If you're not a full-time regular company employee or a civil servant or a pensioner, then this month you will receive a notice from your local government informing you of how much local taxes (shiminzei, tominzei, kuminzei, kenminzei, etc.) you owe them. If you are a full-time regular company employee or a civil servant or a pensioner, then your local taxes, calculated from how much income you made last year, is divided by 12 and subtracted from your monthly pay for the next year. This fact of Japanese civic life often comes as a shock to new company workers, who don't pay any local tax their first year and then suddenly get socked with these taxes starting the second year of employment. Also, when full-time workers quit their companies they usually receive a notice in the mail telling them to immediately pay their local tax.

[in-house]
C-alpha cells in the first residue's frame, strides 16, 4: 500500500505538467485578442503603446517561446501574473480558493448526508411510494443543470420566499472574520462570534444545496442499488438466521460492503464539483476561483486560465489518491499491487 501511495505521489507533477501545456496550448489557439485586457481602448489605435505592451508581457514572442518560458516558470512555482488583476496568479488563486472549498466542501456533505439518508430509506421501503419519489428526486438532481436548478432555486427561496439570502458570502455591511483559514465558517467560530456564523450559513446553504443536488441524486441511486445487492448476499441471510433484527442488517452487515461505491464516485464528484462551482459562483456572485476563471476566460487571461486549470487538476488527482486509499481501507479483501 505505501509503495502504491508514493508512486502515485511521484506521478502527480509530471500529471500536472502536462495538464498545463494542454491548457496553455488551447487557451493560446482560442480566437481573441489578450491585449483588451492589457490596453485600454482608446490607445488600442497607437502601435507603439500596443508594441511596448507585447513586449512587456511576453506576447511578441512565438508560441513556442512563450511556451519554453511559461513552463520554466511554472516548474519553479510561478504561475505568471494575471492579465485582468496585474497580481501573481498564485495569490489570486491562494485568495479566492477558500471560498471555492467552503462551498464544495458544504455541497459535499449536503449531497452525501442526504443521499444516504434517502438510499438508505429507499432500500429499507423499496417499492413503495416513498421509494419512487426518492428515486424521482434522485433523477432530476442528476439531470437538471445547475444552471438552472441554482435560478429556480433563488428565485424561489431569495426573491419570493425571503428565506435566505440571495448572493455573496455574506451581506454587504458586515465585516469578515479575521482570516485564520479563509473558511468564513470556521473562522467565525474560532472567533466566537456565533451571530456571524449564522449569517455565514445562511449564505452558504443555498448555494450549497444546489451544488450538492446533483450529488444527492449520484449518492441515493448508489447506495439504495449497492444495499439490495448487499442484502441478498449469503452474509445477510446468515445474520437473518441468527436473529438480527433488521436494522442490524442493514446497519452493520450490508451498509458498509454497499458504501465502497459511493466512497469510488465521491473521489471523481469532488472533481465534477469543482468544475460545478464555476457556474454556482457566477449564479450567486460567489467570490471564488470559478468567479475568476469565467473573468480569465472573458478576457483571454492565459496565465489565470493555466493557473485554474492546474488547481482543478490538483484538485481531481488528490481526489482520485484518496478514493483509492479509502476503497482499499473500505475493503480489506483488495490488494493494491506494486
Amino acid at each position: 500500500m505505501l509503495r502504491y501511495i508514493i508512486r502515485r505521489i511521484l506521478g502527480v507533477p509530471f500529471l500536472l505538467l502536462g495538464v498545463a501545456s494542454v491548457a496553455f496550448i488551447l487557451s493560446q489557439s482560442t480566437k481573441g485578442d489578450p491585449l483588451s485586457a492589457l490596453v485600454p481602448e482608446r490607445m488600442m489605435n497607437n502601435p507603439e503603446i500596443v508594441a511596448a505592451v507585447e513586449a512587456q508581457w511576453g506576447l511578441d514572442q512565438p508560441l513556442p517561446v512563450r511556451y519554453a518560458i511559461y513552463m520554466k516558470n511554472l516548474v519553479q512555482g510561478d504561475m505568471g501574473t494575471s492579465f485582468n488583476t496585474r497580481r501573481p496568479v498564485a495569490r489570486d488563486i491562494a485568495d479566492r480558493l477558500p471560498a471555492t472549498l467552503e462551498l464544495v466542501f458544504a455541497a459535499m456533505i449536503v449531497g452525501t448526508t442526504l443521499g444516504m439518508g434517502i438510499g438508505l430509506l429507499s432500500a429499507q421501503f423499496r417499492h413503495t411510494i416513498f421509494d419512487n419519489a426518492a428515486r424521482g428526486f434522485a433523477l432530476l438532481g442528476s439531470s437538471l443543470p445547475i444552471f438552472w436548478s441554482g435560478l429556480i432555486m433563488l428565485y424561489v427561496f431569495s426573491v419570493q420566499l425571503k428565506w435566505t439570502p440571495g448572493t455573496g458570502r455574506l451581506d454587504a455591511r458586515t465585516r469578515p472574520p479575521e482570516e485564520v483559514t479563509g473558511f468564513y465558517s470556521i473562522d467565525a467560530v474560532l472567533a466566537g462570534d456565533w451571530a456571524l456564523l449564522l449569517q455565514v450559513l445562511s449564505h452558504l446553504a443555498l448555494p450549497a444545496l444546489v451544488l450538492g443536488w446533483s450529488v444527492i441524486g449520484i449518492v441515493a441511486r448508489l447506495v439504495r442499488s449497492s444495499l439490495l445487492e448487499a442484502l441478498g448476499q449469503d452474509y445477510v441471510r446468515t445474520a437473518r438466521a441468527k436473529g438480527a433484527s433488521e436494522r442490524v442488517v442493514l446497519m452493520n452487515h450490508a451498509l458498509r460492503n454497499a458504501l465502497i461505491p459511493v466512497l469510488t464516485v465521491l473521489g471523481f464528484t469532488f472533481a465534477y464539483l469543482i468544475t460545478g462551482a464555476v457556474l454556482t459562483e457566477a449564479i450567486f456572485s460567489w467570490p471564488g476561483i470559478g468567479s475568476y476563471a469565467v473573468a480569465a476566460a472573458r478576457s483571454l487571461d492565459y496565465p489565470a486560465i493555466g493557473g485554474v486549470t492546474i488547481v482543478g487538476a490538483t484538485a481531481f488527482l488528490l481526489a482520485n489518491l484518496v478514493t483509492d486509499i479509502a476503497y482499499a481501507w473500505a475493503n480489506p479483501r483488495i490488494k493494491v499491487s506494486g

I can't find any statistics for how many of these people do pay immediately, but in the case of foreign workers, who may be going back to their home countries, I've heard local governments lose a lot of money because it's impossible to follow up on foreign scofflaws, unless they decide to return at a later date, at which point they may be waiting for them.

In some cases local taxes amount to more than income taxes. The lowest income tax bracket is 5 percent, but the average local tax is 10 percent (usually 4 percent prefectural plus 6 percent city, town, village or ward). I am self-employed and what with business expenses I usually pay at least twice as much local tax as I pay income tax, which means the notice that arrives in May can be quite a downer, especially since it comes at around the same time that the bill for my next year's national health insurance — also calculated based on my income tax return — arrives as well.